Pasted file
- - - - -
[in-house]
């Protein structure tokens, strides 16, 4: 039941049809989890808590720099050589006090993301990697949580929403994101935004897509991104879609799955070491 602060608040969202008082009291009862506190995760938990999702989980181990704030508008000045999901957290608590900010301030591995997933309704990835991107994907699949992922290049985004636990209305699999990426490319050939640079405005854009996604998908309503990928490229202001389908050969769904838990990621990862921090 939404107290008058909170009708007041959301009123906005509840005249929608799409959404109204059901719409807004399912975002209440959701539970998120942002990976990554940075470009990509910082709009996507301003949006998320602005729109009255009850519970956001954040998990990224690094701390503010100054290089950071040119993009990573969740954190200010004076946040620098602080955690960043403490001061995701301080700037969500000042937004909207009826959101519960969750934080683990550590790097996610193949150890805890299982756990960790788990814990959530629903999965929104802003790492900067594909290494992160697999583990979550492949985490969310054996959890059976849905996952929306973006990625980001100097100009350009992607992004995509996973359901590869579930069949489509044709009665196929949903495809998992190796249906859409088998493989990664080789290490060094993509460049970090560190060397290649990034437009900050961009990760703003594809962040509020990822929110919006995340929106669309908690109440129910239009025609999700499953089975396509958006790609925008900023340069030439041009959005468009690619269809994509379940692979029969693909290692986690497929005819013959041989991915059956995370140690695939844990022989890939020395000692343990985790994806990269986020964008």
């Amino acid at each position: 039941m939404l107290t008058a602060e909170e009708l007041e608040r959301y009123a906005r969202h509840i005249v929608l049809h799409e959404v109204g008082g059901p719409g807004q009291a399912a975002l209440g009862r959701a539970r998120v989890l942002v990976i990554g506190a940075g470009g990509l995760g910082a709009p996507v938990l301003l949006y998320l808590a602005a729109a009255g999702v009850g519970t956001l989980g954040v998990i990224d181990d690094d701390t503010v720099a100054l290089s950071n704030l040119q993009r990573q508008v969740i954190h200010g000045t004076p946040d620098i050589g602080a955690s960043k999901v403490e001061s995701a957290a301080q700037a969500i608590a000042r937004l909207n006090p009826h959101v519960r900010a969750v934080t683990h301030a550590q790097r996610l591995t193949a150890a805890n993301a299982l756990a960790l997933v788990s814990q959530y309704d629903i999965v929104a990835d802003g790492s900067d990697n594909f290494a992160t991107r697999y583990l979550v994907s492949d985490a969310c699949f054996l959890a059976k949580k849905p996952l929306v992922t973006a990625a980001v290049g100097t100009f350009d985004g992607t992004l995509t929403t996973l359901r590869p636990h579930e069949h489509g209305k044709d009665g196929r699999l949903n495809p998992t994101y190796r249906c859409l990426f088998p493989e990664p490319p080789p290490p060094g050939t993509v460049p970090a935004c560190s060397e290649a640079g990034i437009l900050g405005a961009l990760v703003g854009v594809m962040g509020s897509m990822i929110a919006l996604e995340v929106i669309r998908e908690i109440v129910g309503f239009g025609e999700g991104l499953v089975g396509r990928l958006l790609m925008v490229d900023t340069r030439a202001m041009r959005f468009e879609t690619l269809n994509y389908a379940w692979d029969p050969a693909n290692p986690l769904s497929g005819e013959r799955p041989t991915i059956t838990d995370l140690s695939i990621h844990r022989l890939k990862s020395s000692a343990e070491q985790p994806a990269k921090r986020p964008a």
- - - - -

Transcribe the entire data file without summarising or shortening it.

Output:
[in-house]
């Protein structure tokens, strides 16, 4: 039941049809989890808590720099050589006090993301990697949580929403994101935004897509991104879609799955070491 602060608040969202008082009291009862506190995760938990999702989980181990704030508008000045999901957290608590900010301030591995997933309704990835991107994907699949992922290049985004636990209305699999990426490319050939640079405005854009996604998908309503990928490229202001389908050969769904838990990621990862921090 939404107290008058909170009708007041959301009123906005509840005249929608799409959404109204059901719409807004399912975002209440959701539970998120942002990976990554940075470009990509910082709009996507301003949006998320602005729109009255009850519970956001954040998990990224690094701390503010100054290089950071040119993009990573969740954190200010004076946040620098602080955690960043403490001061995701301080700037969500000042937004909207009826959101519960969750934080683990550590790097996610193949150890805890299982756990960790788990814990959530629903999965929104802003790492900067594909290494992160697999583990979550492949985490969310054996959890059976849905996952929306973006990625980001100097100009350009992607992004995509996973359901590869579930069949489509044709009665196929949903495809998992190796249906859409088998493989990664080789290490060094993509460049970090560190060397290649990034437009900050961009990760703003594809962040509020990822929110919006995340929106669309908690109440129910239009025609999700499953089975396509958006790609925008900023340069030439041009959005468009690619269809994509379940692979029969693909290692986690497929005819013959041989991915059956995370140690695939844990022989890939020395000692343990985790994806990269986020964008």
């Amino acid at each position: 039941m939404l107290t008058a602060e909170e009708l007041e608040r959301y009123a906005r969202h509840i005249v929608l049809h799409e959404v109204g008082g059901p719409g807004q009291a399912a975002l209440g009862r959701a539970r998120v989890l942002v990976i990554g506190a940075g470009g990509l995760g910082a709009p996507v938990l301003l949006y998320l808590a602005a729109a009255g999702v009850g519970t956001l989980g954040v998990i990224d181990d690094d701390t503010v720099a100054l290089s950071n704030l040119q993009r990573q508008v969740i954190h200010g000045t004076p946040d620098i050589g602080a955690s960043k999901v403490e001061s995701a957290a301080q700037a969500i608590a000042r937004l909207n006090p009826h959101v519960r900010a969750v934080t683990h301030a550590q790097r996610l591995t193949a150890a805890n993301a299982l756990a960790l997933v788990s814990q959530y309704d629903i999965v929104a990835d802003g790492s900067d990697n594909f290494a992160t991107r697999y583990l979550v994907s492949d985490a969310c699949f054996l959890a059976k949580k849905p996952l929306v992922t973006a990625a980001v290049g100097t100009f350009d985004g992607t992004l995509t929403t996973l359901r590869p636990h579930e069949h489509g209305k044709d009665g196929r699999l949903n495809p998992t994101y190796r249906c859409l990426f088998p493989e990664p490319p080789p290490p060094g050939t993509v460049p970090a935004c560190s060397e290649a640079g990034i437009l900050g405005a961009l990760v703003g854009v594809m962040g509020s897509m990822i929110a919006l996604e995340v929106i669309r998908e908690i109440v129910g309503f239009g025609e999700g991104l499953v089975g396509r990928l958006l790609m925008v490229d900023t340069r030439a202001m041009r959005f468009e879609t690619l269809n994509y389908a379940w692979d029969p050969a693909n290692p986690l769904s497929g005819e013959r799955p041989t991915i059956t838990d995370l140690s695939i990621h844990r022989l890939k990862s020395s000692a343990e070491q985790p994806a990269k921090r986020p964008a």